Systematic Catalog of Culicidae

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braziliensis (Chagas)

1907:18 (F; Cellia).
Type-loc: Lassance, Brazil (IOC)

Additional References:
Davis 1926: [F*].
Townsend 1934:494(to sp. status).
Senevet 1948d:437 (P).
Lane 1953:245 (M*, F, L*, E).
Belkin,Schick and Heinemann 1971:5 (type-loc info.; tax.).
Linthicum 1988:213 (M*, F, P*, L*).
Calderon, Fernandez and Valle 1995:5-23 (Bion. Distr. Peru)


Bolivia, Brazil, Colombia, French Guiana, Guyana, Peru, Suriname, Trinidad and Tobago, Venezuela

The immatures of braziliensis have been found in clear ponds and clear stagnant swamps with mud bottoms, ponds in cultivated fields and a flooded borrow pit along a stream with stagnant water. Most of the immatures were in full sun or in partial shade, never in entirely shaded areas. All the aquatic habitats contained some type of vegetation; they usually had grassy margins with emergent and floating vegetation, and algae. The water was usually clear, but occasionally turbid. Most sites were in areas of secondary growth such as pastures or forest clearings. (Faran and Linthicum 1981:40)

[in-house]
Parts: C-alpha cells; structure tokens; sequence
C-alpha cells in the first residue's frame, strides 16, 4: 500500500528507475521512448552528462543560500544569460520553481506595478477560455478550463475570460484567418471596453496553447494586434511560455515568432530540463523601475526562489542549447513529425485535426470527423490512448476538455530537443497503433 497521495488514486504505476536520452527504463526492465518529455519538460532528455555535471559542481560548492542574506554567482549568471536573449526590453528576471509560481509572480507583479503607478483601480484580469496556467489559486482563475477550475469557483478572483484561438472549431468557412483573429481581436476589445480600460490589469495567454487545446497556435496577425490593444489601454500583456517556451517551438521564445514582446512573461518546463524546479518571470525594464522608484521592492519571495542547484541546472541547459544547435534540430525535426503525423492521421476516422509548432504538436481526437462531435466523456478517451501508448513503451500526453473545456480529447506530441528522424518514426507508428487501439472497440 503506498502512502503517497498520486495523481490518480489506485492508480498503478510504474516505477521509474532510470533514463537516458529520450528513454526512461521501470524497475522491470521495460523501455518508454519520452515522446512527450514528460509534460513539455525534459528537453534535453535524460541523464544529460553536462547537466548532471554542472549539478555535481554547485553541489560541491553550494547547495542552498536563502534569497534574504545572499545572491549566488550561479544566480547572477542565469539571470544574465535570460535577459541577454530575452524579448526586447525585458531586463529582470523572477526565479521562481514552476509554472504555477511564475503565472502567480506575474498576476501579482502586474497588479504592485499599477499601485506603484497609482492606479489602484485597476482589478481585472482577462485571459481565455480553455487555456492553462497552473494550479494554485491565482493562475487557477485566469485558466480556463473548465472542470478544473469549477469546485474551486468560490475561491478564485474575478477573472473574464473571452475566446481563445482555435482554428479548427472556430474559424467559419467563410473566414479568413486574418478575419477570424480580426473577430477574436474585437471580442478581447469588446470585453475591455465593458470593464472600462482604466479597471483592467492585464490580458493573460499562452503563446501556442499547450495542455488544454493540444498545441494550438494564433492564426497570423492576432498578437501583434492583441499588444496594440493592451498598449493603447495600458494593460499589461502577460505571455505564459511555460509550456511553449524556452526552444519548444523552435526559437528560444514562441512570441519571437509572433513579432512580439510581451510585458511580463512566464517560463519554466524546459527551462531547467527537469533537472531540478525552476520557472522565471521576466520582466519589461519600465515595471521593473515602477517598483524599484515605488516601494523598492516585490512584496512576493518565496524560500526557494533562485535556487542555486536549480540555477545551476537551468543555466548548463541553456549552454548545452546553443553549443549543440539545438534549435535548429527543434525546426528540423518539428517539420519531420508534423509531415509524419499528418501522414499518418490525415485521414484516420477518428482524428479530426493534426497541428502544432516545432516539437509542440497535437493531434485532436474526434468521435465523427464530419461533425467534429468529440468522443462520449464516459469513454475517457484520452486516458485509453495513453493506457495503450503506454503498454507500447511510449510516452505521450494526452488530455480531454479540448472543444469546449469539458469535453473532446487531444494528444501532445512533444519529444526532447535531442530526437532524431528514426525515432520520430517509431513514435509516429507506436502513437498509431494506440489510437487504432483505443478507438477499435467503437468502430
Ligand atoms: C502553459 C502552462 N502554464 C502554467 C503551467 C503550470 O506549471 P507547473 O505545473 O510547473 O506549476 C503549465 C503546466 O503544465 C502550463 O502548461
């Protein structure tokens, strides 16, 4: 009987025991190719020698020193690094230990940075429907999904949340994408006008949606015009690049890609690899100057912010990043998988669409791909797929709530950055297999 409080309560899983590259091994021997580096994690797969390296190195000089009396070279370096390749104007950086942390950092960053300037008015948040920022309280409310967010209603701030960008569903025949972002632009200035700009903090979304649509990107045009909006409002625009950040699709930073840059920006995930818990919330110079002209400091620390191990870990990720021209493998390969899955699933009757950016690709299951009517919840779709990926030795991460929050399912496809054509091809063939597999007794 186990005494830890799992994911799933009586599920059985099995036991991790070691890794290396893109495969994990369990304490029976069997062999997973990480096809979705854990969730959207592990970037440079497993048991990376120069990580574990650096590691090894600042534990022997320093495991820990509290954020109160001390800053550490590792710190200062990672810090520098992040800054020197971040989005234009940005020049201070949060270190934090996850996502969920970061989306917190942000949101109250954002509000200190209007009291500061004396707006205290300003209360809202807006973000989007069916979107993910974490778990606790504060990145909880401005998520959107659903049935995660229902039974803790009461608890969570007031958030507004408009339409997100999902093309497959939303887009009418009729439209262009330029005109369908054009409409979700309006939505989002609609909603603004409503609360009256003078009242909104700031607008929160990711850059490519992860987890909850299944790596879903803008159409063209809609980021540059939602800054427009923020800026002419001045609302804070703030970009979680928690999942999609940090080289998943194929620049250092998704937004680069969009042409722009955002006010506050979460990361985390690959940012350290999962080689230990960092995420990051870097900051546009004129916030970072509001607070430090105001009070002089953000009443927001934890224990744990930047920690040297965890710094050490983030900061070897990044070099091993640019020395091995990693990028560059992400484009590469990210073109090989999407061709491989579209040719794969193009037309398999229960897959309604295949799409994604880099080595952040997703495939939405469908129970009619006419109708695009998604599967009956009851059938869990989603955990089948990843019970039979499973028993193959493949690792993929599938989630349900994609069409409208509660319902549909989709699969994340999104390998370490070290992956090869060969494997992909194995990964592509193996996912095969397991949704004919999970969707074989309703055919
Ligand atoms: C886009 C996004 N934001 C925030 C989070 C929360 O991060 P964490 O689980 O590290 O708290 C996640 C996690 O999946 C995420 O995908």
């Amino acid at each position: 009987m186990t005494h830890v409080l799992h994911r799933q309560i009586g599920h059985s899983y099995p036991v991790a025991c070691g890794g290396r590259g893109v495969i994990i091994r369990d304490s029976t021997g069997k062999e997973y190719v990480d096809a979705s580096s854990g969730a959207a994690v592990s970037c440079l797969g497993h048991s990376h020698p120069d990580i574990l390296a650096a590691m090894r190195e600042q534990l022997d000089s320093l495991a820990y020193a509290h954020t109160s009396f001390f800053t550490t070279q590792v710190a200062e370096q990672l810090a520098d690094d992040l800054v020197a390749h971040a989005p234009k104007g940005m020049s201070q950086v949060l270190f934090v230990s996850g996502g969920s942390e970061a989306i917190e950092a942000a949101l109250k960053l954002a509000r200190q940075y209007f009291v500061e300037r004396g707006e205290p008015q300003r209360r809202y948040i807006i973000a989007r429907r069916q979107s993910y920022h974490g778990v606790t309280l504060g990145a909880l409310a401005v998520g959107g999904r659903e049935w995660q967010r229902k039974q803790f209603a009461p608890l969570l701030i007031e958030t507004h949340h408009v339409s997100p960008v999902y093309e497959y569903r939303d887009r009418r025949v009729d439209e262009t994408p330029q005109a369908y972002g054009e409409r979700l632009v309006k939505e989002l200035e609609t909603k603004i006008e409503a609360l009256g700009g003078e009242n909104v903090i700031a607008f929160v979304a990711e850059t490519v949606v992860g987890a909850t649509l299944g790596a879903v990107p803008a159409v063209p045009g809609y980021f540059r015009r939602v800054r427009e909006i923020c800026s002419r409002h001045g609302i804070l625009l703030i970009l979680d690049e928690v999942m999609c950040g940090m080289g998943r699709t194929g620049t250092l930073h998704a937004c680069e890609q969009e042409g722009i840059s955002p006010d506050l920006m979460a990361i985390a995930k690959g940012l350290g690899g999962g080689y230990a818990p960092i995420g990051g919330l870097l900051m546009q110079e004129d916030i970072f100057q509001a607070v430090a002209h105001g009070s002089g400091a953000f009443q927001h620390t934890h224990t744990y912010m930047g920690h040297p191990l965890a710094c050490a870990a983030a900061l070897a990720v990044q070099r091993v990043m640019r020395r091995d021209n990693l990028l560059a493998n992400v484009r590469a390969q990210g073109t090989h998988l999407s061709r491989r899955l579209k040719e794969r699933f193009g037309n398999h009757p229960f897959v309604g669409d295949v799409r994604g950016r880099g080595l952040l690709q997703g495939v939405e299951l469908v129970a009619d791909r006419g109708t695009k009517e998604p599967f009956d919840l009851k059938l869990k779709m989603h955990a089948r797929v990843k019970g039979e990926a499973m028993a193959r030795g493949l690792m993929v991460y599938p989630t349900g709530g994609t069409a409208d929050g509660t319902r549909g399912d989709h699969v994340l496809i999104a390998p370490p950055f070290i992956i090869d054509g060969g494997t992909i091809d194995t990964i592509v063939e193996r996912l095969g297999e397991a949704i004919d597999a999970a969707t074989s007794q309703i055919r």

Medical Importance:
An. braziliensis is not a primary vector of malaria but is capable of malaria transmission under the proper ecological conditions (Deane, Causey and Deane 1948). Normally this species is exophilic and zoophilic; however, in some regions of Amazonia when domestic animals are absent, braziliensis will readily enter houses and bite man. It has been collected naturally infected with Plasmodium spp.